Conflicts of the Clans

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The Brig of Dee

The year of God, 1588, there were some secret emulations and factions at Court. The Earl of Huntly being in favour with His Majesty, obtained the Captaincy of His Majesty's Guards, which the Master of Glamis had before; for this cause the Master of Glamis and associates, joining themselves to the English Ambassador, then lying in Edinburgh, do surmise to the King's Majesty, that some letters of the Earl of Huntly's, sent by him to the King in Spain, were intercepted in England. Huntly was called to make his answer; he compears and denies these letters to have been written or sent by him, but only devised by his enemies, thereby to put him in disgrace with his master; yet he is warded in the Castle of Edinburgh in the latter end of February, and being tried, he is released the 7th day of March following; whereupon the Earls of Huntly, Crawford, and Errol address themselves into the North, and take journey towards St. Johnstown, where they were advertised that the Earls of Athol and Morton and the Master of Glamis had convened forces to entrap them within St. Johnstown. Huntly, Errol, and Crawford issued forth of that town, with such small companies as they then had, and rencountered with the Marquis of Glamis, whom they chased and apprehended in Kirkhill, and carried him prisoner with them into the North.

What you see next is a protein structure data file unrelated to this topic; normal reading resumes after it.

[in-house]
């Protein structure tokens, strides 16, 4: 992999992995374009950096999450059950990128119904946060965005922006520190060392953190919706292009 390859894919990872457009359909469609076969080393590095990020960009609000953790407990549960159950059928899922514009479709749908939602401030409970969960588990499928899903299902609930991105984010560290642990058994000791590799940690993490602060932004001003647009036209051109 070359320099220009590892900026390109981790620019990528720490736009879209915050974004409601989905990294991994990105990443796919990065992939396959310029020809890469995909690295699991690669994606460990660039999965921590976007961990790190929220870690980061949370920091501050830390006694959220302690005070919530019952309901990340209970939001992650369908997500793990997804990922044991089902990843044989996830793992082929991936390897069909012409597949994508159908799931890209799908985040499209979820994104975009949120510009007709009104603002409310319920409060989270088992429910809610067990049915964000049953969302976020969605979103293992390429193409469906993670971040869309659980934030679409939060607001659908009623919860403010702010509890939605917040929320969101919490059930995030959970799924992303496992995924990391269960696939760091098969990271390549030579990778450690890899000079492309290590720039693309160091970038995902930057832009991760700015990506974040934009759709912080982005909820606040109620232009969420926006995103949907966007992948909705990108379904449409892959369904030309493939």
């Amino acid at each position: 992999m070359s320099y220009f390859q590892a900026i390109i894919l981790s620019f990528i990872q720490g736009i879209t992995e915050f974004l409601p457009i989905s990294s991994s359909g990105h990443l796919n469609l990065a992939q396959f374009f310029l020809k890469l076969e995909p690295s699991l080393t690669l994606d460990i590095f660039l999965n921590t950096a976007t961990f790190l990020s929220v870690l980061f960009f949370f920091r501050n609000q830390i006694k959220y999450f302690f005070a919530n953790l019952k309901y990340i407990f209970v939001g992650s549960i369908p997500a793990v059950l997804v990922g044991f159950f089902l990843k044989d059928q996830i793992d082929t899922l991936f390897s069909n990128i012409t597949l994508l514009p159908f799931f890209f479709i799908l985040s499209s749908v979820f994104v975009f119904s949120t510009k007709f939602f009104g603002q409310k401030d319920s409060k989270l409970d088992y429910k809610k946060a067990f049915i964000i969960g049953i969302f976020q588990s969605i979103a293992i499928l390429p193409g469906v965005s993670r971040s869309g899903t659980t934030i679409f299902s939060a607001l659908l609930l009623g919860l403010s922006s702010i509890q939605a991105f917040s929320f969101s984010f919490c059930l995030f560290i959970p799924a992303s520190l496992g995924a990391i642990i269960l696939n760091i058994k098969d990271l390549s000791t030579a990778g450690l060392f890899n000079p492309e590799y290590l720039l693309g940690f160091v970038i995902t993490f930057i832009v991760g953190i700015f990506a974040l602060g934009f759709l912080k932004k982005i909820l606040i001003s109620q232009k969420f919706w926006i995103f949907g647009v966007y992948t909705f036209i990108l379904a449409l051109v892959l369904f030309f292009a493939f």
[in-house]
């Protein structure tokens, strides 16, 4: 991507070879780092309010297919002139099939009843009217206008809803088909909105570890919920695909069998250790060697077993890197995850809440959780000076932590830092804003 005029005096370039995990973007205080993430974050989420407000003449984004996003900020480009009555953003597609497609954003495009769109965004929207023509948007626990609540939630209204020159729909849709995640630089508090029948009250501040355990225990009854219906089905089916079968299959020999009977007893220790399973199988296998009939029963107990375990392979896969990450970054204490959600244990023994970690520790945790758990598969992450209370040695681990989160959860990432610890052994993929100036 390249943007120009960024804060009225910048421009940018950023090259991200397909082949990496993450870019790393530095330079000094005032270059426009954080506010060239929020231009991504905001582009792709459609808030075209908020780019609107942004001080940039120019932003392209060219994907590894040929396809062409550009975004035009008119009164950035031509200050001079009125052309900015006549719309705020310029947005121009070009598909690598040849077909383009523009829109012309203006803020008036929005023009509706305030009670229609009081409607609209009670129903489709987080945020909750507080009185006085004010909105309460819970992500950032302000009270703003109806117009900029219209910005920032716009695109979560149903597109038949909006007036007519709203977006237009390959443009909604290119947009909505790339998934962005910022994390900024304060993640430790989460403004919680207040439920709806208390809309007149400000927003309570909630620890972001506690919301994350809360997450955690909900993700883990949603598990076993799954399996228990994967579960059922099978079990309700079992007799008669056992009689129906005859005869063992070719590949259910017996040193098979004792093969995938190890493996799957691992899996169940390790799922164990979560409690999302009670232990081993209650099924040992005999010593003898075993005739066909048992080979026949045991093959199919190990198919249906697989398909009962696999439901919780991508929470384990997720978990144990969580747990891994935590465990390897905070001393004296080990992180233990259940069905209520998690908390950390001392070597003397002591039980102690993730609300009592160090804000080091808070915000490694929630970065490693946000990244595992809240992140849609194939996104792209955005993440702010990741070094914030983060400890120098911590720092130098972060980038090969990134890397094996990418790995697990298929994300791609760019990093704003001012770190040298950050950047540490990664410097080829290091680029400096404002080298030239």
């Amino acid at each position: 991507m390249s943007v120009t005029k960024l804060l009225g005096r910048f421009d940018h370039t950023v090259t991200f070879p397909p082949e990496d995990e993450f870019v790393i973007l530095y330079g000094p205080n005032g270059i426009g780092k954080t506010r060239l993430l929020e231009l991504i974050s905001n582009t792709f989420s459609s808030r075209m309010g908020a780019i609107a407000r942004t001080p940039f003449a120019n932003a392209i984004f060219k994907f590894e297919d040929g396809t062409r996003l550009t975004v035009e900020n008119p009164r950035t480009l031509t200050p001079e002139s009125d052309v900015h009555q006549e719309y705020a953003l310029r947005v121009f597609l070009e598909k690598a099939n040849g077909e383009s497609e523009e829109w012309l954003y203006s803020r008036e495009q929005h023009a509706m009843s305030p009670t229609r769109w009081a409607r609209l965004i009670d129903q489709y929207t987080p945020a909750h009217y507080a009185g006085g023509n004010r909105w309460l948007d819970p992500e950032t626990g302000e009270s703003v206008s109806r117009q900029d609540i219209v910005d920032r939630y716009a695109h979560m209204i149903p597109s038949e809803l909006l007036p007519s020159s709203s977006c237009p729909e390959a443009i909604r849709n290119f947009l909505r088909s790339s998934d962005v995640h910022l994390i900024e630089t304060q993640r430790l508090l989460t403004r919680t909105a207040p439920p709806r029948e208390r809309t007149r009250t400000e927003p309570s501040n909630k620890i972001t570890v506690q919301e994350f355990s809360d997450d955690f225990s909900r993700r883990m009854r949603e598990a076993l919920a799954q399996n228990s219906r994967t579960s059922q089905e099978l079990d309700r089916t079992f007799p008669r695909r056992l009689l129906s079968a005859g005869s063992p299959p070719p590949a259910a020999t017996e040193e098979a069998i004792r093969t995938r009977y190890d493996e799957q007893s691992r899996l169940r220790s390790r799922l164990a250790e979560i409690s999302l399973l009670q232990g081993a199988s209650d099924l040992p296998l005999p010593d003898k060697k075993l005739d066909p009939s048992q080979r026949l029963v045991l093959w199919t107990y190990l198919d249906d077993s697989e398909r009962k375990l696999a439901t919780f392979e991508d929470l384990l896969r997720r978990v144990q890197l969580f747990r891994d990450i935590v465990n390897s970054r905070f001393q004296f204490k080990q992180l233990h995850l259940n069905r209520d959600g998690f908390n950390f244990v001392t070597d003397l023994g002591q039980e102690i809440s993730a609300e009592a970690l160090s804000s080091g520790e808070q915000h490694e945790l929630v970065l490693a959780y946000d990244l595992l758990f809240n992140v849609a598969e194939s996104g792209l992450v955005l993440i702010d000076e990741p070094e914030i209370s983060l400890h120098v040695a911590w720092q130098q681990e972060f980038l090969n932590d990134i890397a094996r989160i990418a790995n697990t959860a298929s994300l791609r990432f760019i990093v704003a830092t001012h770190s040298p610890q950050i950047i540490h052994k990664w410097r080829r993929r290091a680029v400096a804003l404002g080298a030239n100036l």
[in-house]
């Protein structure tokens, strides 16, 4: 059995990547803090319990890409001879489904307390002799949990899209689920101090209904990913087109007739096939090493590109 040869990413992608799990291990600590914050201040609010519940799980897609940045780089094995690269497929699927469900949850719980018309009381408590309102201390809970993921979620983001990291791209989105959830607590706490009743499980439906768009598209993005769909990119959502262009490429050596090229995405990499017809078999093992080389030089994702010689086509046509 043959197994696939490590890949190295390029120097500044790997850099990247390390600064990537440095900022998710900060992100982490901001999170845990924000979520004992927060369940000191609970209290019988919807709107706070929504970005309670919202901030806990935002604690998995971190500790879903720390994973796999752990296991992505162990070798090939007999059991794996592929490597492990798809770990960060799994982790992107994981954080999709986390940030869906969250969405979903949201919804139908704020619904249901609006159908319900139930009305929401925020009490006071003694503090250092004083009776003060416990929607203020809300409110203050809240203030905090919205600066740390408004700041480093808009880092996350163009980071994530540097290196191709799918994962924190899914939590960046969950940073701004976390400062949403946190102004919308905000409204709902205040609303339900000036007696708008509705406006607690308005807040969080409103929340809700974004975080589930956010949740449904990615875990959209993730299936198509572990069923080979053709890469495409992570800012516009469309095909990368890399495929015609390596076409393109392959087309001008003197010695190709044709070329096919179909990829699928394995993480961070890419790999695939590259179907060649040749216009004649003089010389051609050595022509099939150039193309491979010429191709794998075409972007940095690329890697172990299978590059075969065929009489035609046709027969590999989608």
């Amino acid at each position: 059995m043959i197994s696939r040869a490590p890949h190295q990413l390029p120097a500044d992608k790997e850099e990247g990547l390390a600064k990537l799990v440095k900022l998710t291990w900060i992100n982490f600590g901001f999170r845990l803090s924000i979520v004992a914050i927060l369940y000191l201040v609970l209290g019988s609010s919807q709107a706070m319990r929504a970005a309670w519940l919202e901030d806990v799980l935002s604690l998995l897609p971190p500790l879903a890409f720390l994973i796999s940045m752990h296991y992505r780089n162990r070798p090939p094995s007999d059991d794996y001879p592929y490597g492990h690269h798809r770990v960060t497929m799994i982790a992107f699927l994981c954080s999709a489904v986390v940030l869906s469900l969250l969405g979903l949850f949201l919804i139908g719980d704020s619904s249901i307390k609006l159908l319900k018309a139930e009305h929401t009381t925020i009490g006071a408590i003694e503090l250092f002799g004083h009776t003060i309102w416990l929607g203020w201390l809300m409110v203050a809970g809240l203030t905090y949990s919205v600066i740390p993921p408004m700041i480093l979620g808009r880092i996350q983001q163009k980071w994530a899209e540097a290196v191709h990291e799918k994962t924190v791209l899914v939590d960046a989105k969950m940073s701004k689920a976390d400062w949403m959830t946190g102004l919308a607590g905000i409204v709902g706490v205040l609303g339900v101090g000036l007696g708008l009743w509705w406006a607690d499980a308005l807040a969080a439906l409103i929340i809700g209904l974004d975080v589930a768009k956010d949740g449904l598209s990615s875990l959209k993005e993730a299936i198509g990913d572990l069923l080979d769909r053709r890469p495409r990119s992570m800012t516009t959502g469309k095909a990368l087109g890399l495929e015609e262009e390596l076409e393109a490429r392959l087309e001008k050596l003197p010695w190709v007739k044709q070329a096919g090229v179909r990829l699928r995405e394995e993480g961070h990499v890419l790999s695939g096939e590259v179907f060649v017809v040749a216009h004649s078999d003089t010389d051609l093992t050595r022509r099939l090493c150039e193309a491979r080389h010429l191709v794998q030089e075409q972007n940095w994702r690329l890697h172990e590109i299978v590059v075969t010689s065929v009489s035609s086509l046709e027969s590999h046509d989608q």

Chancellor Maitland and the rest of the Master of Glamis's faction at Court, hearing of this accident, they inflame the King with anger against Huntly and his associates, and so persuade His Majesty to take a journey into the North. Huntly, in the mean time, assembles all his friends and dependants, to the number of 10,000 men, and came forward to the Brig of Dee, with a resolution to fight against his enemies, the 20th of April, the year of God 1589; for being certainly informed that the King was coming in person against him, he dissolved his army, and submitted himself to His Majesty, withal releasing the Master of Glamis from captivity; whereupon Huntly was committed to ward at Edinburgh, then at Borthwick, thereafter at Finnerin; from whence he was shortly released by His Majesty. The Earl of Errol was also warded in Edinburgh Castle, where he was detained until he paid a sum of money, which was employed to the use of Chancellor Maitland.

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